Science on Screen: Kings of Nowhere (Los reyes del pueblo que no existe) (2015)

  • dir. Betzabé García 83 min.

    Tuesday, June 26 7:00PM

    Marigny Opera House

  • 725 St. Ferdinand
  • New Orleans, LA 70117
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  • Pricing Information
  • Free and open to the public

  • Synopsis
  • After a carelessly constructed dam breaks, the once-lively village of San Marcos, Mexico becomes partially flooded, driving out nearly the entire population. Three families remain in the isolated village: Pani and Paula continue working in their tortillería in hopes of restoring the village to its previous glory; Miro and his parents want to leave but can’t; Yoya and Jaimito are self-sustaining, but fear the violent attacks from soldiers that sporadically pass through. With unhurried interviews and gorgeous shots of the lush landscape, Betzabé García’s timely documentary debut deftly examines the impact of human-made disasters – coupled with the effects of climate change – with a quiet compassion that balances hope and resigned acceptance.

    Kings of Nowhere will be preceded by a pre-feature short film, Refuge (dir. Katie Mathews). Phan Plork emigrated to Buras, Louisiana, in the early 1980s to escape the brutal regime of the Khmer Rouge. He now is part of a vibrant community of over 30 families of Cambodian descent in the heart of Plaquemines Parish. He and other Cambodian and Vietnamese fishermen are active parts of their community, but struggle to be engaged in the process of coastal restoration planning due to cultural and language barriers. As he looks towards the possibility of needing to move his family and community, becoming a refugee twice in his life, Phan wonders if his personal resilience will be enough to see his family, home and livelihood through. Refuge was produced as part of NOVAC’s documentary series Post Coastal, with significant support from the Foundation for Louisiana. Refuge filmmakers in attendance!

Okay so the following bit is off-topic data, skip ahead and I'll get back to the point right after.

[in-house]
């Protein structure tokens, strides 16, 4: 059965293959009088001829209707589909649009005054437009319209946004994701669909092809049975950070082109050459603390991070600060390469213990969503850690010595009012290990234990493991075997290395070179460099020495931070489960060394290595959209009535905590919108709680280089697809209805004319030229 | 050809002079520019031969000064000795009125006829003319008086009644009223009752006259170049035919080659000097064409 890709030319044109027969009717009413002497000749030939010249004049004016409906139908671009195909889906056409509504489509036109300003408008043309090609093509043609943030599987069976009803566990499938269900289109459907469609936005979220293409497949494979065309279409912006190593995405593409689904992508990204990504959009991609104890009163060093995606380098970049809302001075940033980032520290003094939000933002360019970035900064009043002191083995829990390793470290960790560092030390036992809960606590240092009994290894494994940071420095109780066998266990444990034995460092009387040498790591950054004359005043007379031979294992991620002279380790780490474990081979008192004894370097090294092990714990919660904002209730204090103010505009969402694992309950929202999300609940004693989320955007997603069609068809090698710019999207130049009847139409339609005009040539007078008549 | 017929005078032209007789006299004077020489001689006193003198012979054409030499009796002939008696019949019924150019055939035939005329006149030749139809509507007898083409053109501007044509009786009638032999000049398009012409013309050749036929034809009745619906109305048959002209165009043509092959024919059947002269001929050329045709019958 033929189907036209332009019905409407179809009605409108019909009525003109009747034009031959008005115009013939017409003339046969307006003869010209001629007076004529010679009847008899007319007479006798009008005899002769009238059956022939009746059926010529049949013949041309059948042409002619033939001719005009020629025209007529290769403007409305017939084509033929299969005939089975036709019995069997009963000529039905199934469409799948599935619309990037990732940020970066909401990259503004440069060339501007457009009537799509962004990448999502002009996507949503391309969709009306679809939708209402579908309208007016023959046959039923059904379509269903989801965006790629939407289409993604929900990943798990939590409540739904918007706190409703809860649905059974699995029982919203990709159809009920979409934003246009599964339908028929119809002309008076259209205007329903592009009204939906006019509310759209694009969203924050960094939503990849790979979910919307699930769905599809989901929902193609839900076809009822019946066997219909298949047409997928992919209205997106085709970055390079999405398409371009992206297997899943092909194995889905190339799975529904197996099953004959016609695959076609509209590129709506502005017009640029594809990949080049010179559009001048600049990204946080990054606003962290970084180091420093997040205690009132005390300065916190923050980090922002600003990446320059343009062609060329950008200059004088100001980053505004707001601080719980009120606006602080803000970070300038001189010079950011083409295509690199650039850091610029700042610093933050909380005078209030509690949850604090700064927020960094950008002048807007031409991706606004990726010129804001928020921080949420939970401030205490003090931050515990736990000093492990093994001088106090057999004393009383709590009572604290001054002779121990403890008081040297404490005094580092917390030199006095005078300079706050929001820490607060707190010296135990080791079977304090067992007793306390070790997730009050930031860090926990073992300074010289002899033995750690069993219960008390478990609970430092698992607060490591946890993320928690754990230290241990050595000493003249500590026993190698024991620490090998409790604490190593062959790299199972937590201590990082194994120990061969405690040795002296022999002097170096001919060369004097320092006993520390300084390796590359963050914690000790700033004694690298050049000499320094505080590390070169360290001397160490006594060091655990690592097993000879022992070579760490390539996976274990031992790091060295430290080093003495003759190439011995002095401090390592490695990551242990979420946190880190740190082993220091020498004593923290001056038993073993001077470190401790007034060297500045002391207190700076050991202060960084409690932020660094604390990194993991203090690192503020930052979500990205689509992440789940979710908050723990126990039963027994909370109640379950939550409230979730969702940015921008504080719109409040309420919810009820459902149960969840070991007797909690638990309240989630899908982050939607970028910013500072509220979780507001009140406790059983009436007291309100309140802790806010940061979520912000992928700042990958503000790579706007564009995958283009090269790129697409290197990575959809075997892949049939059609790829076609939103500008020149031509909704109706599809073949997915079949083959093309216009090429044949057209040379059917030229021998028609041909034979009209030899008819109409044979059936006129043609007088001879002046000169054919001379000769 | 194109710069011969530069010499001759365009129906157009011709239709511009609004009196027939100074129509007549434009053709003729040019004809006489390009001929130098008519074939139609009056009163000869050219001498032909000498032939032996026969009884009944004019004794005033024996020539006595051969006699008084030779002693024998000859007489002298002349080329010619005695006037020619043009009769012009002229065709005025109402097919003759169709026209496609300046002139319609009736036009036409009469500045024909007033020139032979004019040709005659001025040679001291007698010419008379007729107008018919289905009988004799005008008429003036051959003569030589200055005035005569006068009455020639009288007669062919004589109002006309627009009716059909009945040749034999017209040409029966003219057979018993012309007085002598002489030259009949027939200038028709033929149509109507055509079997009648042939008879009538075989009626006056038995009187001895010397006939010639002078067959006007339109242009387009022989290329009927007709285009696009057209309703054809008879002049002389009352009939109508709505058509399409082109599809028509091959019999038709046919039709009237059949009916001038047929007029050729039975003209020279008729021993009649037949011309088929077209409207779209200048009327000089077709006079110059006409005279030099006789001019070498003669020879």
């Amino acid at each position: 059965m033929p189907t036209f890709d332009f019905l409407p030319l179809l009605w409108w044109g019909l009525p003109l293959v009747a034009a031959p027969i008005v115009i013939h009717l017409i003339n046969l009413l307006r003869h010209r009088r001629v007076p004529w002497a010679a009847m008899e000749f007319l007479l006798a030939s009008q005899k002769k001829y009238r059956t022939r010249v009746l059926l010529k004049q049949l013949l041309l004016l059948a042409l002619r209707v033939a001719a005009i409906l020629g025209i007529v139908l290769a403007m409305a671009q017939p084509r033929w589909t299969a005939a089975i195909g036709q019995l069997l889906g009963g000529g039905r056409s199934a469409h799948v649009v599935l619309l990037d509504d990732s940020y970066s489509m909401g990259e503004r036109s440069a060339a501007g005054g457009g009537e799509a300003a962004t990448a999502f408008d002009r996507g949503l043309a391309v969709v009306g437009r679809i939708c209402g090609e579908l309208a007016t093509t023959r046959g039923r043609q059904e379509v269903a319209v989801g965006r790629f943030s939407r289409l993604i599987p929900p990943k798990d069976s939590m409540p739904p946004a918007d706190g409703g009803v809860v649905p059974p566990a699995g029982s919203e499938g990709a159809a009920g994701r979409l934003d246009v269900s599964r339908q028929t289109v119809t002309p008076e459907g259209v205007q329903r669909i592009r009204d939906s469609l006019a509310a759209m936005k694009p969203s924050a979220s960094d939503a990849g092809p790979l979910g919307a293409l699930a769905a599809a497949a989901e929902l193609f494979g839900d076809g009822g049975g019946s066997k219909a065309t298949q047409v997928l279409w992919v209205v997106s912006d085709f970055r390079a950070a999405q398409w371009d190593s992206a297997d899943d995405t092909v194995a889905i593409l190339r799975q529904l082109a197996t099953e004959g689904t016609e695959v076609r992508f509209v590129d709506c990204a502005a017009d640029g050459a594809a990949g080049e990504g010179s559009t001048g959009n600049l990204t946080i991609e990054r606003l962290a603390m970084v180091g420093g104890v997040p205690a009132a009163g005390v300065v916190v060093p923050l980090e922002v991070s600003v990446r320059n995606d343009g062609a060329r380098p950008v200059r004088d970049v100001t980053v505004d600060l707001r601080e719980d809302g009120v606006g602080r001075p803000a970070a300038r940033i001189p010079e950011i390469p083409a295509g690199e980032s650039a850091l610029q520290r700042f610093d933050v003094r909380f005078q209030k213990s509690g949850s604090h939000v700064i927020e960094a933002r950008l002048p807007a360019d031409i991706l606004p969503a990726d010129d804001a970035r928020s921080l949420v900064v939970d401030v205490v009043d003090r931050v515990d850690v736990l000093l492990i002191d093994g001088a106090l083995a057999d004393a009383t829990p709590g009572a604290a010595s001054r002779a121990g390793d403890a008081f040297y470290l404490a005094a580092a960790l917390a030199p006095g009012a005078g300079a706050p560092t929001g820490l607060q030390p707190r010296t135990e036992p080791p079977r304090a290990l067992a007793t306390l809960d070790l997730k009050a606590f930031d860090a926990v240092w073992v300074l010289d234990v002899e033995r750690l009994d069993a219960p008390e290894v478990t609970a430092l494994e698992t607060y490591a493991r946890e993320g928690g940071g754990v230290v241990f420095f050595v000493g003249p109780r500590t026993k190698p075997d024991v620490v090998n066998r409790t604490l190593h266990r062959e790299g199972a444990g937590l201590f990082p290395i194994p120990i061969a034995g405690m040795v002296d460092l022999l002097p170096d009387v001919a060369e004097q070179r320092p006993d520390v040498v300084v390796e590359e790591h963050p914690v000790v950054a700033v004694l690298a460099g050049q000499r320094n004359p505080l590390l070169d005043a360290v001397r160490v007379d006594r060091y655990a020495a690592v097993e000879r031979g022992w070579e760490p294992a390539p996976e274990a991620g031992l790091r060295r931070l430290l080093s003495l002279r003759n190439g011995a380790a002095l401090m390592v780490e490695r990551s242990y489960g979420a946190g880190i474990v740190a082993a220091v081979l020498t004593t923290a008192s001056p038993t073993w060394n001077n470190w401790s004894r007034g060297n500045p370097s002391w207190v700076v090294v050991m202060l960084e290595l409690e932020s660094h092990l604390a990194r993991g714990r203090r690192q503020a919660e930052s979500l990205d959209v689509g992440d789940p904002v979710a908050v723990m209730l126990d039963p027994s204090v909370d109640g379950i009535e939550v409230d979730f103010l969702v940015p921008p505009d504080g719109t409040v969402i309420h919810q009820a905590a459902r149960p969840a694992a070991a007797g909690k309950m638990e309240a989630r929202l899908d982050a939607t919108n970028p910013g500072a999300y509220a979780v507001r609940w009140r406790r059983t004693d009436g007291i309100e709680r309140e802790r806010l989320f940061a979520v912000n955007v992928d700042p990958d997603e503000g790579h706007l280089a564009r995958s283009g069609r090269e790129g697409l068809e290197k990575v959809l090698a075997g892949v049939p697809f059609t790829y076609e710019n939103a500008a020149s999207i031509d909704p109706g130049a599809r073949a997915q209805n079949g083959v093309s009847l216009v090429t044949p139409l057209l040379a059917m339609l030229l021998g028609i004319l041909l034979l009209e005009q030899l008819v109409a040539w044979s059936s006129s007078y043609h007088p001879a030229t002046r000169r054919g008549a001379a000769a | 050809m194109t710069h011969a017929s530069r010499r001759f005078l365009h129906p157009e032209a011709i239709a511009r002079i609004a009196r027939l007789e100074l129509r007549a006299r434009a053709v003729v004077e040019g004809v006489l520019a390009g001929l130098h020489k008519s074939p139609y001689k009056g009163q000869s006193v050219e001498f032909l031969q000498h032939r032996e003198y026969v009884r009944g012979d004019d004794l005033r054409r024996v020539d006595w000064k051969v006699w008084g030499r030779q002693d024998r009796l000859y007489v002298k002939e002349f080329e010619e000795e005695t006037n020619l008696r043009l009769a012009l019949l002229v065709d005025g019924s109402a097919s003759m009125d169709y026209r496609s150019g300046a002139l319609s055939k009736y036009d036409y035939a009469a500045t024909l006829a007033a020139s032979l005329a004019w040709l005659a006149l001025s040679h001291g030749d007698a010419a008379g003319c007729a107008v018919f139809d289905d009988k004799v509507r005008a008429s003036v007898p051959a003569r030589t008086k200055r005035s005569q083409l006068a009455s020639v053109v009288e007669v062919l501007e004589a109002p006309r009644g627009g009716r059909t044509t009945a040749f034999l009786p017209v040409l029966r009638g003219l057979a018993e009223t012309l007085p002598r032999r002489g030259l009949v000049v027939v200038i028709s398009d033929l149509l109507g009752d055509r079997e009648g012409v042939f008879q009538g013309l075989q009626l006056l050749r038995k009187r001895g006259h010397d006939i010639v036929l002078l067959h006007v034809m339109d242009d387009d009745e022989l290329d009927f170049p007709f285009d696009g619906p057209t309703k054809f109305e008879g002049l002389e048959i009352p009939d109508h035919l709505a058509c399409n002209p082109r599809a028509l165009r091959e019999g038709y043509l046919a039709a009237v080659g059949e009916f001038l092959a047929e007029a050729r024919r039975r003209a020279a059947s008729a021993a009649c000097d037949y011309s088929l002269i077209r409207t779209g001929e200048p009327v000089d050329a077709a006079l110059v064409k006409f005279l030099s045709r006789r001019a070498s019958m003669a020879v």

Our post-screening talk will be led by Natalie Montoya. As an Analyst at Gulf Restoration Network, Natalie works to protect wetlands by reviewing and commenting on state and federal permits, conducting GIS analysis, attending hearings and meetings, and contributing to communications. She has a Bachelors Degree in Landscape Architecture and minors in Psychology and Spanish. She has a background in organizing around sustainability and justice. In her free time, Natalie enjoys exploring nature and learning about the world through books, podcasts, and documentaries.

    Science on Screen® at Shotgun Cinema is made possible through a grant from the Coolidge Corner Theatre, with major support from the Alfred P. Sloan Foundation.

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